III. Pathologies

As reviewed in Greggio et al, many lineage tracing systems have been used to investigate the latent differentiation potential of embryonic progenitors and adult pancreatic cells, under normal or regenerative conditions, in order to identify an elective adult stem cell reservoir.3 Under physiological conditions, α, β, ductal, and acinar cells are maintained by self-duplication of pre-existing cells, while the scenario is different in the context of pancreas regeneration after severe damage: α cells are able to transdifferentiate into β cells (as, rarely, acinar and ductal cells), thanks to the induction of neurogenin 3 (Ngn 3).

A. Regenerative conditions: cellular ablation and pancreatic ligation

In vivo cellular responses to pancreatic damage (after injury) are multiple: cell reprogramming, proliferation of remaining sister cells, transient reprogramming of cells that promote healing, and proliferation of adult stem/progenitor cells (Pedro Herrera lecture). Pedro Herrera et al developed a model
of cell-specific ablation using RIP-DTR mice, mice that express diphtheria toxin receptor on the β-cell surface, allowing β-cell ablation after injection of diphtheria toxin (wild-type mice are unresponsive to this toxin). Thorel et al showed that a pool of only 2% of α cells are able to dedifferentiate into
bihormonal cells expressing both insulin and glucagon and then differentiate into insulin+ cells, thus normalizing glycemia (Figure 2).9 Interestingly, total β-cell ablation is not required for α to β conversion, and this conversion occurs independently of the model of β-cell deletion (streptozotocin, alloxane, or DTR). In addition, the blockade of glucagon receptor may be useful to expand α-cell mass before conversion into β cells.10

Pancreatic partial duct ligation (PDL) is another model of pancreatic regeneration. PDL leads to massive macrophage infiltration, β-cell proliferation, and

neogenesis due to reprogramming of both endocrine and ductal cells (Luc Baeyens lecture). Briefly, in adult mice with pancreas severely injured by PDL, Ngn3+ cells appear near duct epithelium and differentiate into β cells. Yuchi et al demonstrated that estrogens (E2) and their receptor ERα were necessary for β-cell replication and formation in mouse pancreas.11 Acinar cells from exocrine pancreas are also able to convert into cells resembling β cells in diabetic mice; the regenerative process depends on Stat3 signaling and requires a threshold number of Ngn3+ acinar cells. Baeyens et al showed that the transient administration of EGF (epidermal growth factor) and CNTF (ciliary neurotrophic factor) efficiently stimulates the conversion of acinar cells into β-like cells.12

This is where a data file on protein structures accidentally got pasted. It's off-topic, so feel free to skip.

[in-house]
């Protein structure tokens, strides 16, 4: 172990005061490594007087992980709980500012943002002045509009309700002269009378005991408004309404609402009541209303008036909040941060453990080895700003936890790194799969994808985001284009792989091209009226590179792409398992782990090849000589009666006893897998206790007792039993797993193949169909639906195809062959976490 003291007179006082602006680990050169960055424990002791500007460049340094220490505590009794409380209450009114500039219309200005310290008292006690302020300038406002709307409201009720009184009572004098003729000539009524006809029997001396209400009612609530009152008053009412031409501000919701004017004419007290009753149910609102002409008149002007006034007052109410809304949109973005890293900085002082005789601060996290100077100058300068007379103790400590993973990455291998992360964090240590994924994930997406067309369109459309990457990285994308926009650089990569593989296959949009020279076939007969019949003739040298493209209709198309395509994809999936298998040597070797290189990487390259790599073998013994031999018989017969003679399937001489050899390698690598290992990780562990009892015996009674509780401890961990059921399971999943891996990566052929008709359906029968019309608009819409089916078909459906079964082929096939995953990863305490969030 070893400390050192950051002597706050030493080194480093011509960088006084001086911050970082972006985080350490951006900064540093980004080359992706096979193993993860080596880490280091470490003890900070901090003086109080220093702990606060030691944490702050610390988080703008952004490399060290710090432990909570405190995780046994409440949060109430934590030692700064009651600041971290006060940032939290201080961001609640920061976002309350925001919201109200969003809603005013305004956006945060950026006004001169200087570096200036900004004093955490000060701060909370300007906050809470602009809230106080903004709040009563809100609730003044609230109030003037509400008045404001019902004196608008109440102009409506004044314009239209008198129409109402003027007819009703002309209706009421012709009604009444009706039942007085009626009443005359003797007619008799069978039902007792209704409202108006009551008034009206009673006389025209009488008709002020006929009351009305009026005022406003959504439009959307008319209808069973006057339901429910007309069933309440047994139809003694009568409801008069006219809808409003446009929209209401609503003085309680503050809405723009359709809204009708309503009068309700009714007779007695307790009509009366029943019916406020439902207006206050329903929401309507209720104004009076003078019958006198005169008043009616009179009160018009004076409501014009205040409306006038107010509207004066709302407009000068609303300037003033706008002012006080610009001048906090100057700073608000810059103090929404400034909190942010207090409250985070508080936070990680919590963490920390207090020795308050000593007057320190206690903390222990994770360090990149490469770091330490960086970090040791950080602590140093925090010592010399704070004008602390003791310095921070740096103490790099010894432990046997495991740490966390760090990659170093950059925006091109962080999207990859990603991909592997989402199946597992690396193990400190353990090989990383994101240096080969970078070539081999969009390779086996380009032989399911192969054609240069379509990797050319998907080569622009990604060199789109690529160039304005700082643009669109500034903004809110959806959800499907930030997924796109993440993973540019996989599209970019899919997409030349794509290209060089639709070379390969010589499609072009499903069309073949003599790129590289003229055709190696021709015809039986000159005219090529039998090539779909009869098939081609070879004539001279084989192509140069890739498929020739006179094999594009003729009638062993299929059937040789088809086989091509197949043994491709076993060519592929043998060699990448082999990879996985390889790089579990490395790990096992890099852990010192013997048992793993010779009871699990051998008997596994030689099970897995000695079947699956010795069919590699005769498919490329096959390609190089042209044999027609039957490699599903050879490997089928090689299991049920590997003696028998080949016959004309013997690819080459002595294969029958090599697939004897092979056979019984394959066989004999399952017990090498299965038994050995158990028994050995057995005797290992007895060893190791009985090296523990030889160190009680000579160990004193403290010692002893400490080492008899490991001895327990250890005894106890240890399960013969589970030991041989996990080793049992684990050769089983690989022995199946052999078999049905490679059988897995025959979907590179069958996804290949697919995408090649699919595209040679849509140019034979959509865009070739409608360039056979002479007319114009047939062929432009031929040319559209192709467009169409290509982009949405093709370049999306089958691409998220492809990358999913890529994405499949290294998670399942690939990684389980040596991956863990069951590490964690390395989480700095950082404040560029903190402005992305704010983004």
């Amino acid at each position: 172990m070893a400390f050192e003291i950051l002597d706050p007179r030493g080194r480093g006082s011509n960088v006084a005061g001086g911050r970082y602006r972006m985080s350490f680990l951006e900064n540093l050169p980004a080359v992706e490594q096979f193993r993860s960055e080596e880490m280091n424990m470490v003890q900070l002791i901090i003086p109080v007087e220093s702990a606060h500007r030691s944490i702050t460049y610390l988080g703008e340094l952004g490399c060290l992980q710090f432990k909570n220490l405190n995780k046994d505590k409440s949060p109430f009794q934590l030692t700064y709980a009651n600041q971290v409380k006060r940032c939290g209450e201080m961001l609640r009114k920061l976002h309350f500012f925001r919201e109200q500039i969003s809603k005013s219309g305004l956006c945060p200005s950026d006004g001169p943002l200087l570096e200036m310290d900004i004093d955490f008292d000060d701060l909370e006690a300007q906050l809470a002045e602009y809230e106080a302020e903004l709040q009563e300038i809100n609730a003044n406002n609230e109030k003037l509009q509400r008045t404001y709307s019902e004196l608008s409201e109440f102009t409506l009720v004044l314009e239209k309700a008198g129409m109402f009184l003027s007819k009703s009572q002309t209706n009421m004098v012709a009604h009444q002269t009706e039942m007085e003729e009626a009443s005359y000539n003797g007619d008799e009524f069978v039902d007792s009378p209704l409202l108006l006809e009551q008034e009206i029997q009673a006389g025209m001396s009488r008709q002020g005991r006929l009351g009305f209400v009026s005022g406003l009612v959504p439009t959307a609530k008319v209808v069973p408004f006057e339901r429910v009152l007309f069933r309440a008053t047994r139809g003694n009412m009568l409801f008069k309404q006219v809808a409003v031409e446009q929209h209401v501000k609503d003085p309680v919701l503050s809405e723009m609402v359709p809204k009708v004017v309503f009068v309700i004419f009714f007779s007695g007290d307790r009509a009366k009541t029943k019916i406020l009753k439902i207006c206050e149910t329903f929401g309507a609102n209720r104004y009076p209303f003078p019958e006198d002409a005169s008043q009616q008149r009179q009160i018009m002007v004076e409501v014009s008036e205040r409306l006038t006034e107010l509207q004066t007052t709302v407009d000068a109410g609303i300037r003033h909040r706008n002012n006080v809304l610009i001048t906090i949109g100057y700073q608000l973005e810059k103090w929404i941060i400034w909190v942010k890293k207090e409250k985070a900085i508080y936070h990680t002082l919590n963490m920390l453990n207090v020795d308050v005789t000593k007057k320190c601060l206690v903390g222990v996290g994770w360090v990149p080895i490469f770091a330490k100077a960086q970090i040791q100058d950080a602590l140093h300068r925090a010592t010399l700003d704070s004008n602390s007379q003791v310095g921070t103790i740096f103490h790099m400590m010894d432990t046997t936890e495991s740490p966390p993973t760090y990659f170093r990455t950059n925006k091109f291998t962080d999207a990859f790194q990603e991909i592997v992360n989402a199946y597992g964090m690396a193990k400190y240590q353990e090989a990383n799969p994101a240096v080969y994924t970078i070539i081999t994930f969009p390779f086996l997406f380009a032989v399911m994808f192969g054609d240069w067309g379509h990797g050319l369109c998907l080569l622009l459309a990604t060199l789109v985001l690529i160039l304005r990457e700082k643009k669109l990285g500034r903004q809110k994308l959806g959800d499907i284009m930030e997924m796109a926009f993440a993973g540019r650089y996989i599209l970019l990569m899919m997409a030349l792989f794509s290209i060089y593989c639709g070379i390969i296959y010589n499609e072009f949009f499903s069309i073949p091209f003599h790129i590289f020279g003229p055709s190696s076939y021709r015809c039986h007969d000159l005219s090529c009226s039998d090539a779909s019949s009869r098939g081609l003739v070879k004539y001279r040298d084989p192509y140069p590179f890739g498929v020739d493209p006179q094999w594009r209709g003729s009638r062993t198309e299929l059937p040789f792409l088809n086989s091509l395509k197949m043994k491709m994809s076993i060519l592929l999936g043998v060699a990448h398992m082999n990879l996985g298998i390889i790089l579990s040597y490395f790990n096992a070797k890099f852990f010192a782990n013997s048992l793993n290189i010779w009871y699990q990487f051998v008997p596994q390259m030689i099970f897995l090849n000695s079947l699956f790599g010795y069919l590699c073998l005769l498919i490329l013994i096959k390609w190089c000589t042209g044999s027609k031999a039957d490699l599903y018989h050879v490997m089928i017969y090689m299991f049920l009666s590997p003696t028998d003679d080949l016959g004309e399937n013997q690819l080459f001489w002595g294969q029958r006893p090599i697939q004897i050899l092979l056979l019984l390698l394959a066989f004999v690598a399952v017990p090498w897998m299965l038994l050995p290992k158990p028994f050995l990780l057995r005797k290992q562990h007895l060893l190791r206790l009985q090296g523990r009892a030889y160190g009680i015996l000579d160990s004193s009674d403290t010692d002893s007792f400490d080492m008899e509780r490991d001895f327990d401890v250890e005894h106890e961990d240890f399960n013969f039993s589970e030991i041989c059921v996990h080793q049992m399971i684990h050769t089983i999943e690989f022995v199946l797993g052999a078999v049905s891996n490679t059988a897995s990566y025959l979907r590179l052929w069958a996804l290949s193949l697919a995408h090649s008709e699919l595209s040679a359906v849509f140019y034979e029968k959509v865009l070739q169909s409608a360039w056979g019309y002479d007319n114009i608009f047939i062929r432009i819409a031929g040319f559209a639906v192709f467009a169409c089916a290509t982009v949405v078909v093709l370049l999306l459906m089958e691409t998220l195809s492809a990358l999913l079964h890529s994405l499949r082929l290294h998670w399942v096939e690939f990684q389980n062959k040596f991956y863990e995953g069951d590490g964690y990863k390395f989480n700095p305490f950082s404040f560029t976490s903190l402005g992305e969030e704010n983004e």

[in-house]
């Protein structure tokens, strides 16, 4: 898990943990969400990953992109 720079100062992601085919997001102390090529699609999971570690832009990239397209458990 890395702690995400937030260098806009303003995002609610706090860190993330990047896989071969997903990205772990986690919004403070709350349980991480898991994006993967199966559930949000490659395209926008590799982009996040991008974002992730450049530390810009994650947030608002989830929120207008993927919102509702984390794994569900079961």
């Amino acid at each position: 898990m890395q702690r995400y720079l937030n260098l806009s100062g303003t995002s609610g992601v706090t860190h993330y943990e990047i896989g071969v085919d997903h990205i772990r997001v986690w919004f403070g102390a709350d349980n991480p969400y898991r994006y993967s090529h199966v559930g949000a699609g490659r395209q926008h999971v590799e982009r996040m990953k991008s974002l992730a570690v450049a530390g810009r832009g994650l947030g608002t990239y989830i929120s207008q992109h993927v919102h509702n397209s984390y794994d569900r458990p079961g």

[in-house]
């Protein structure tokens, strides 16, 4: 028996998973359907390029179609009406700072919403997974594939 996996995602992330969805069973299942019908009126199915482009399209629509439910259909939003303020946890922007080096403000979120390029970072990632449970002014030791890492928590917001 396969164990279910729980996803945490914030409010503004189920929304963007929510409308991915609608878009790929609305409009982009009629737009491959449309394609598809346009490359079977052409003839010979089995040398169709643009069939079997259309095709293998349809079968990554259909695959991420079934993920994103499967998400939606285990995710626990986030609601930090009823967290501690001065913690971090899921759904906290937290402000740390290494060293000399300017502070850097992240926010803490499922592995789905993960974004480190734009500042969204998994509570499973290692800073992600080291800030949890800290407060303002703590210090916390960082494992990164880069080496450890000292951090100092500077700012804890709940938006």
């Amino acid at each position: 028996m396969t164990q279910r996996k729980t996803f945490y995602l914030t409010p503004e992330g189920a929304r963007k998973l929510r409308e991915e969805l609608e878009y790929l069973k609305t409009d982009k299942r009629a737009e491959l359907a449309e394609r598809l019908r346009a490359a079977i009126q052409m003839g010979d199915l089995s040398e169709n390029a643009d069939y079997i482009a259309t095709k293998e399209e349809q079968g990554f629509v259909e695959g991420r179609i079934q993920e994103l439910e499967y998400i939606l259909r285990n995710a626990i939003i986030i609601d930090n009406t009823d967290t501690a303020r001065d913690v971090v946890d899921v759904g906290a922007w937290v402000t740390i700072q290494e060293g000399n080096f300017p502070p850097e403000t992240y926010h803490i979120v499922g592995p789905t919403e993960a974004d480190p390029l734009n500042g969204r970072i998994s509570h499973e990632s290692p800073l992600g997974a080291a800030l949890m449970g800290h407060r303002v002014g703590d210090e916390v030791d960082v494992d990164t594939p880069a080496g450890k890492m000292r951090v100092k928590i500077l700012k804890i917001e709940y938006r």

B. β-Cell dedifferentiation and reprogramming in a setting of type 2 diabetes (T2D)

Regarding pathophysiological constraints such as glucolipotoxicity (consequences of a high-fat, high-sucrose diet), islet inflammation leads to β-cell death, β-cell dysfunction, and β-cell dedifferentiation and reprogramming (Yuval Dor lecture). In particular, the pancreatic fetal hormones gastrin and ghrelin reappear in human T2D islets, suggesting that pancreatic β-cell dedifferentiation could be a key mechanism of diabetic β-cell failure, rather than β-cell death. The transcription factor Pax6 is mechanistically involved: it helps to differentiate the β cell; when it is deleted, all β-cell genes are repressed while ghrelin and gastrin are derepressed.13 Domenico Accili et al examined the contribution of these two processes—β-cell death vs dedifferentiation—
in diabetic failure, using mice with deleted FoxO1, a transcription factor that integrates signals regulating β-cell mass, in β cells. Mice became hyperglycemic, and lineage-tracing experiments demonstrated that loss of β-cell mass was due to β-cell dedifferentiation, not death. Dedifferentiated β cells reverted to progenitor-like cells expressing Ngn3, Oct4, Nanog, and L-Myc. A subset of FoxO1-deficient β cells adopted the α-cell fate, resulting in hyperglucagonemia (Domenico Accili lecture) (Figure 3). As the same sequence of events is identified in different models of T2D, the authors suggested that
treatment of β-cell dysfunction should preferentially restore differentiation rather that β-cell replication.14

The Roland Stein lecture strengthened the roles of Pdx1 coregulators. Pdx1 being a master regulator of pancreas development, total Pdx1 knockout is lethal due to pancreas agenesis while a conditional knockout in adult β cell leads to hyperglycemia, glucose intolerance, β-cell loss, and α-cell increase, logically pointing to β-cell dedifferentiation. McKenna et al focused on the influence of the Swi/Snf chromatin remodeller on Pdx1 action, as chromatin remodelling activities are crucial for developmental lineage determinations and adult β-cell function. They showed that the dynamic recruitment of functionally distinct Swi/Snf chromatin re-modelling complexes, namely Brg1 and Brm, modulates Pdx1 activity in islet β cells.15